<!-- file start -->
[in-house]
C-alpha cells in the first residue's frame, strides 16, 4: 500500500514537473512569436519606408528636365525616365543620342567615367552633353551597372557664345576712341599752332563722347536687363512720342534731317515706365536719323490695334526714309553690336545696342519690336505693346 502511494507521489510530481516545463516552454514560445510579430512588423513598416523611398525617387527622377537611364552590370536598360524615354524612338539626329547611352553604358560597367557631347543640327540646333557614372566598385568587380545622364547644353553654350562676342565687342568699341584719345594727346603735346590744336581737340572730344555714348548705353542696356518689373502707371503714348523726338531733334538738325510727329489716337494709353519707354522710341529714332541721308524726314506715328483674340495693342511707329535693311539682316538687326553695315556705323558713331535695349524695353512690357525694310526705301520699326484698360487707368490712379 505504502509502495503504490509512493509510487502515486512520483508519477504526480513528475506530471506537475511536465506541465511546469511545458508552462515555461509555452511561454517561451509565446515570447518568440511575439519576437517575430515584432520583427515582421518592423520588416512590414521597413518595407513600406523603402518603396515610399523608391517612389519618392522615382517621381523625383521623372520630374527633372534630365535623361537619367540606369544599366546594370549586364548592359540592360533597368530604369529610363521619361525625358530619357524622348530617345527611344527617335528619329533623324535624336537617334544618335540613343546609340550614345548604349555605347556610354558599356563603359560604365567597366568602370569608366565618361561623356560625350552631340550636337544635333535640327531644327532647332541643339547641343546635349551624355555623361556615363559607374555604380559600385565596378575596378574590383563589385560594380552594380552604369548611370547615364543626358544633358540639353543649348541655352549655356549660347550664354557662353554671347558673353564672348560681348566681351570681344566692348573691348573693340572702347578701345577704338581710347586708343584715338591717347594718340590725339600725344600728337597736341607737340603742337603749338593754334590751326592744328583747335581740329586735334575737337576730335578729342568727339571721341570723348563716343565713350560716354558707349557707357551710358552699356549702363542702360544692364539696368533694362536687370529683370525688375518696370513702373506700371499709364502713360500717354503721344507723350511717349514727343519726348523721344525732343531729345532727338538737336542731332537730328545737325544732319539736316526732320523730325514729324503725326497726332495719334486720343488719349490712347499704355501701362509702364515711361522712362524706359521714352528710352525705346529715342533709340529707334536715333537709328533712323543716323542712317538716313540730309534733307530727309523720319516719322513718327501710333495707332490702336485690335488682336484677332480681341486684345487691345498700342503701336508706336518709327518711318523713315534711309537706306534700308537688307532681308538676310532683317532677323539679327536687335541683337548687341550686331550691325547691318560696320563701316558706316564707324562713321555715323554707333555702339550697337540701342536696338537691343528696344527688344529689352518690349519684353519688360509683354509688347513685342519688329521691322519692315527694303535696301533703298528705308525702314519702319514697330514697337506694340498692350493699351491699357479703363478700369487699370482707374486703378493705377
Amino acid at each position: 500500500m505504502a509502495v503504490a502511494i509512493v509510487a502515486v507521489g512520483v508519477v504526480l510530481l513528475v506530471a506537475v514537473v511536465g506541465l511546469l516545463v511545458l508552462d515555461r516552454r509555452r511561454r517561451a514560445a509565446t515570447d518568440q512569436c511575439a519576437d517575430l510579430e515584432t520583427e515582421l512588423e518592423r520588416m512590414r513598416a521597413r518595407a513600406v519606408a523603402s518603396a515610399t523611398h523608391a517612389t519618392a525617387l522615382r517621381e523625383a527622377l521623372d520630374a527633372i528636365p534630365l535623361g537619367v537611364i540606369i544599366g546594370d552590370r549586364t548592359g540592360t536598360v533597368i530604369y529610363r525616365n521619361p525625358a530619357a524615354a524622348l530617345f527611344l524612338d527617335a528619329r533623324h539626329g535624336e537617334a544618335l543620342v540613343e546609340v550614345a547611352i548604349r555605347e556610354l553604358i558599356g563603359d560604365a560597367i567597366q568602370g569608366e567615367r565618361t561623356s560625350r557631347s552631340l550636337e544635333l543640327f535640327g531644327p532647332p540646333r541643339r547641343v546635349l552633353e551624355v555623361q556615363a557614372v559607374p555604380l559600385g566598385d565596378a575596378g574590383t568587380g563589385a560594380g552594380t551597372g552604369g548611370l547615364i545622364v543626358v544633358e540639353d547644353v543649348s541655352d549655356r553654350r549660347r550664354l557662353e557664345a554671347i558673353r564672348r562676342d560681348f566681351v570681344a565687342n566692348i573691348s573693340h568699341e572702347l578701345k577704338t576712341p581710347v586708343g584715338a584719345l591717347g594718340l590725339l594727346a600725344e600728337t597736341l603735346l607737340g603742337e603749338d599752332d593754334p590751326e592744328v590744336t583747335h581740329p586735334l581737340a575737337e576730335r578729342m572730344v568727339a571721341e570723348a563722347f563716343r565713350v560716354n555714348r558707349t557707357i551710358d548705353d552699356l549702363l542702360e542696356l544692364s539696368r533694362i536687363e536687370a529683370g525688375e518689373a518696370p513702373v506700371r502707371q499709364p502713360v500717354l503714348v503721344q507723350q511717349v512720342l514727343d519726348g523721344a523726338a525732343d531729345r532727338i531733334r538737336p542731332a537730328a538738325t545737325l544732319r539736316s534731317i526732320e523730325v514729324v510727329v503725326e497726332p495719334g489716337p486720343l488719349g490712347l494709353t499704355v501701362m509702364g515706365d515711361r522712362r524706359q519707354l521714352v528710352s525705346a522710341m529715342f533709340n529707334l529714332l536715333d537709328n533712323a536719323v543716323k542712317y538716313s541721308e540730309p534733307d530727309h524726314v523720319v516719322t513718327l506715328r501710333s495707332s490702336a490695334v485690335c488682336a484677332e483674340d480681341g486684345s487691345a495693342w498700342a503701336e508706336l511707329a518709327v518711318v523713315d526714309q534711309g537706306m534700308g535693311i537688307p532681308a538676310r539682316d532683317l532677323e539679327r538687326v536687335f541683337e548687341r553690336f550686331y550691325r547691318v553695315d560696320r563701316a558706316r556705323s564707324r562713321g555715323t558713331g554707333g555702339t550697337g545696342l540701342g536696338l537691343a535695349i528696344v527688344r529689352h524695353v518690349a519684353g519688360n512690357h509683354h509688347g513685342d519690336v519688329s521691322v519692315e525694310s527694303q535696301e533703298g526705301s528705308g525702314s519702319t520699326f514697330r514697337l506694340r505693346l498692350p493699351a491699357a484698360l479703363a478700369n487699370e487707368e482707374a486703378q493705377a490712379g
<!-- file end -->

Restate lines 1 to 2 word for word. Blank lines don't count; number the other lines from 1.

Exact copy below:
[in-house]
C-alpha cells in the first residue's frame, strides 16, 4: 500500500514537473512569436519606408528636365525616365543620342567615367552633353551597372557664345576712341599752332563722347536687363512720342534731317515706365536719323490695334526714309553690336545696342519690336505693346 502511494507521489510530481516545463516552454514560445510579430512588423513598416523611398525617387527622377537611364552590370536598360524615354524612338539626329547611352553604358560597367557631347543640327540646333557614372566598385568587380545622364547644353553654350562676342565687342568699341584719345594727346603735346590744336581737340572730344555714348548705353542696356518689373502707371503714348523726338531733334538738325510727329489716337494709353519707354522710341529714332541721308524726314506715328483674340495693342511707329535693311539682316538687326553695315556705323558713331535695349524695353512690357525694310526705301520699326484698360487707368490712379 505504502509502495503504490509512493509510487502515486512520483508519477504526480513528475506530471506537475511536465506541465511546469511545458508552462515555461509555452511561454517561451509565446515570447518568440511575439519576437517575430515584432520583427515582421518592423520588416512590414521597413518595407513600406523603402518603396515610399523608391517612389519618392522615382517621381523625383521623372520630374527633372534630365535623361537619367540606369544599366546594370549586364548592359540592360533597368530604369529610363521619361525625358530619357524622348530617345527611344527617335528619329533623324535624336537617334544618335540613343546609340550614345548604349555605347556610354558599356563603359560604365567597366568602370569608366565618361561623356560625350552631340550636337544635333535640327531644327532647332541643339547641343546635349551624355555623361556615363559607374555604380559600385565596378575596378574590383563589385560594380552594380552604369548611370547615364543626358544633358540639353543649348541655352549655356549660347550664354557662353554671347558673353564672348560681348566681351570681344566692348573691348573693340572702347578701345577704338581710347586708343584715338591717347594718340590725339600725344600728337597736341607737340603742337603749338593754334590751326592744328583747335581740329586735334575737337576730335578729342568727339571721341570723348563716343565713350560716354558707349557707357551710358552699356549702363542702360544692364539696368533694362536687370529683370525688375518696370513702373506700371499709364502713360500717354503721344507723350511717349514727343519726348523721344525732343531729345532727338538737336542731332537730328545737325544732319539736316526732320523730325514729324503725326497726332495719334486720343488719349490712347499704355501701362509702364515711361522712362524706359521714352528710352525705346529715342533709340529707334536715333537709328533712323543716323542712317538716313540730309534733307530727309523720319516719322513718327501710333495707332490702336485690335488682336484677332480681341486684345487691345498700342503701336508706336518709327518711318523713315534711309537706306534700308537688307532681308538676310532683317532677323539679327536687335541683337548687341550686331550691325547691318560696320563701316558706316564707324562713321555715323554707333555702339550697337540701342536696338537691343528696344527688344529689352518690349519684353519688360509683354509688347513685342519688329521691322519692315527694303535696301533703298528705308525702314519702319514697330514697337506694340498692350493699351491699357479703363478700369487699370482707374486703378493705377